My work is speaking and consulting to organizations on leadership and organizational culture. I work with a number of individual leaders in coaching relationships and I also do a fair amount of writing. Typically that writing consists of a semi-regular blog post but for much of this year it has been focused on something bigger. I made the decision to put the lion’s share of my professional effort this year on getting a book written for publication in 2016 (and I’m happy to report that the writing and editing are complete!). Doing this required that I do a few less speaking engagements and take a few less consulting and coaching assignments. It also means that I am home even more than usual.

By the time picture day rolled around my kids were used to seeing me in “writing mode” most of the time: comfortable clothes, maybe workout gear, a day or two of stubble on the face, a baseball cap.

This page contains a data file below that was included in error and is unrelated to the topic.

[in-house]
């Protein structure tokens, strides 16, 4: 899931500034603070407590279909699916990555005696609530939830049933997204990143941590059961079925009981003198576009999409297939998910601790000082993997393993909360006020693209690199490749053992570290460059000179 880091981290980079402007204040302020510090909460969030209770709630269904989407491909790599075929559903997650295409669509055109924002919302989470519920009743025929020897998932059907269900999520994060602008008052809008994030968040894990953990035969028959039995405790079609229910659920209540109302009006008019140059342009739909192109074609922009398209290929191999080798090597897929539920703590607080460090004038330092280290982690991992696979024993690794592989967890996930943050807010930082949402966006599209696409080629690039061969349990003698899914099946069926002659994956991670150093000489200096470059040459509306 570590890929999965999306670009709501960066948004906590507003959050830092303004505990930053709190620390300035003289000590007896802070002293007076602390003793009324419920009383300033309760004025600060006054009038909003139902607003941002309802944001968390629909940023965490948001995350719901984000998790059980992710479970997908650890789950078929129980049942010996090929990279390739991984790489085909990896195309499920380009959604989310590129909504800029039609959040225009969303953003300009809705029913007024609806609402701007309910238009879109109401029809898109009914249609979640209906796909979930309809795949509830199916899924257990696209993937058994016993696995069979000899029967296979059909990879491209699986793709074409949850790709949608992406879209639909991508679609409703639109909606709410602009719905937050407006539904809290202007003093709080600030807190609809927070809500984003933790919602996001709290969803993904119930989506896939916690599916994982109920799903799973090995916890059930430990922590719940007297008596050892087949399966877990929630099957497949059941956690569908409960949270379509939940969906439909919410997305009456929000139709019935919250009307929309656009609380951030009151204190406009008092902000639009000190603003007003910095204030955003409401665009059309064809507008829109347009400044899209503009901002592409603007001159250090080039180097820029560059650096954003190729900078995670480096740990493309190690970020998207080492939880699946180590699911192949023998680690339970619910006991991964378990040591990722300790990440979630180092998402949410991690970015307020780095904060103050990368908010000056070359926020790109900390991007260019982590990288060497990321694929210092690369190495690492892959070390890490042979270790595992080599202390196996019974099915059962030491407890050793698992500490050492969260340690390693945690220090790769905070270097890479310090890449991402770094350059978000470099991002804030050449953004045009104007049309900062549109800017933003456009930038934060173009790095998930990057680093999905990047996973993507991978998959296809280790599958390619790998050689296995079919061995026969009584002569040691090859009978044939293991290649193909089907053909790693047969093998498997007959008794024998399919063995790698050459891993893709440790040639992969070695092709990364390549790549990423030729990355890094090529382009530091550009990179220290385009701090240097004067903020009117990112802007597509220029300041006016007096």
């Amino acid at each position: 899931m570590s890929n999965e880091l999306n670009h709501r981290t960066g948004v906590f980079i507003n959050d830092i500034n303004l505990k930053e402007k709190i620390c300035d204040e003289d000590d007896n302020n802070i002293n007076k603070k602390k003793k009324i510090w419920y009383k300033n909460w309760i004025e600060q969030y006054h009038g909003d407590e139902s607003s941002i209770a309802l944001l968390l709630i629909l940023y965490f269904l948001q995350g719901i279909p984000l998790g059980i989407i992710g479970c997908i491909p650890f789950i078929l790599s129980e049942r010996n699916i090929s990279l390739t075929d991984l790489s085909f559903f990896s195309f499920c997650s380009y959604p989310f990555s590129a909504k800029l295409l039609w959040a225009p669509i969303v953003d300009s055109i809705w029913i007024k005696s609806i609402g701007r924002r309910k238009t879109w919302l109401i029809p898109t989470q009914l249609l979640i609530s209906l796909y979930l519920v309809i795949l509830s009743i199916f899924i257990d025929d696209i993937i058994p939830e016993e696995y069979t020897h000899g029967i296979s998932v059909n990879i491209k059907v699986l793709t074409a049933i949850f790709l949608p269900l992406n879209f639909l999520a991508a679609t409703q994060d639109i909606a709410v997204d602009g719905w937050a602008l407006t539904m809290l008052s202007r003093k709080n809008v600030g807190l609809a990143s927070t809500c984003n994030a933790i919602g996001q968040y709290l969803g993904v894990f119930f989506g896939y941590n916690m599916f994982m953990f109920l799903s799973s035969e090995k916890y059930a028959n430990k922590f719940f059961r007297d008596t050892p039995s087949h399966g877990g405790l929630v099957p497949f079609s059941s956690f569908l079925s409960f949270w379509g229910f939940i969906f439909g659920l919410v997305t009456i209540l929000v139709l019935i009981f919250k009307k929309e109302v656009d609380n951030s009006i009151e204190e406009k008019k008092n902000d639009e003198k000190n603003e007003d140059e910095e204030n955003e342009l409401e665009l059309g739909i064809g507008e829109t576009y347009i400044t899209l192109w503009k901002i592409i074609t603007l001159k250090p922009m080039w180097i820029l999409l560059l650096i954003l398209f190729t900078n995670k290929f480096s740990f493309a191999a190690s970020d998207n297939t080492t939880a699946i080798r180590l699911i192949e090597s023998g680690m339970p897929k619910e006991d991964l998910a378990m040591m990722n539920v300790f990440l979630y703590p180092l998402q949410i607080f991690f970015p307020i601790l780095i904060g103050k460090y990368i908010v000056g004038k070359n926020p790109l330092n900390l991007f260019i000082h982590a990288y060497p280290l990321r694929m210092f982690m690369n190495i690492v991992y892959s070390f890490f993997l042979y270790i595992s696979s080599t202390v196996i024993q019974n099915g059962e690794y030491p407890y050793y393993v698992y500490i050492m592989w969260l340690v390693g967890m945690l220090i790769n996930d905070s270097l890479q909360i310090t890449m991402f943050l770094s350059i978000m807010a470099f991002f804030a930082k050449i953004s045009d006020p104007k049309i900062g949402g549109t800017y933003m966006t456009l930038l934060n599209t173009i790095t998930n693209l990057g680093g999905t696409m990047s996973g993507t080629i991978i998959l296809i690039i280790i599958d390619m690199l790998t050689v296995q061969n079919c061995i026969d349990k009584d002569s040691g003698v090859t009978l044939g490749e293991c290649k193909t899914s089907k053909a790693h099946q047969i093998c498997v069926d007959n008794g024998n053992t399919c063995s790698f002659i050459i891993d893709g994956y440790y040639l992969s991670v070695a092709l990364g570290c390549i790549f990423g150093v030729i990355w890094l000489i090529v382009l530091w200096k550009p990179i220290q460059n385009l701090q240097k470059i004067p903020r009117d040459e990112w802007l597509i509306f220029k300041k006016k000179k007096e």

On this particular morning, however, I was getting ready to visit a client. I followed the conventional ritual of shower and shave, put on my best professional attire and exited my room to head down for breakfast. I met my oldest daughter on the landing and without skipping a beat she said: “Is it picture day for you, too, dad?”

It was both a compliment and a dig, a great line delivered in a moment of surprise. My unexpected attention to grooming, at such an early hour no less, threw a wrinkle in the system that she caught right away and handed back to me with the graceful ease of her impeccable timing.

Her question got me thinking about the necessary transition from one kind of focus to another. For so many months now I’ve been of one mind, giving my energy to the work of completing the book. And as gratifying as it is to have come this far, I am fully awake to the reality that an even bigger question looms: So, now what?

That question carries with it the sizable implication that every effort we make will eventually yield to the responsibility of the next one. There is a season for all things, as the verses of Ecclesiastes assure us. As such, you don’t write a book forever. At some point that experience ends, giving way to a new question and a powerful opportunity: what to do with it?  It is time to emerge from the cave of creative effort and organization, the cave of comfy clothes and shave-less days, into the realm of activation and application.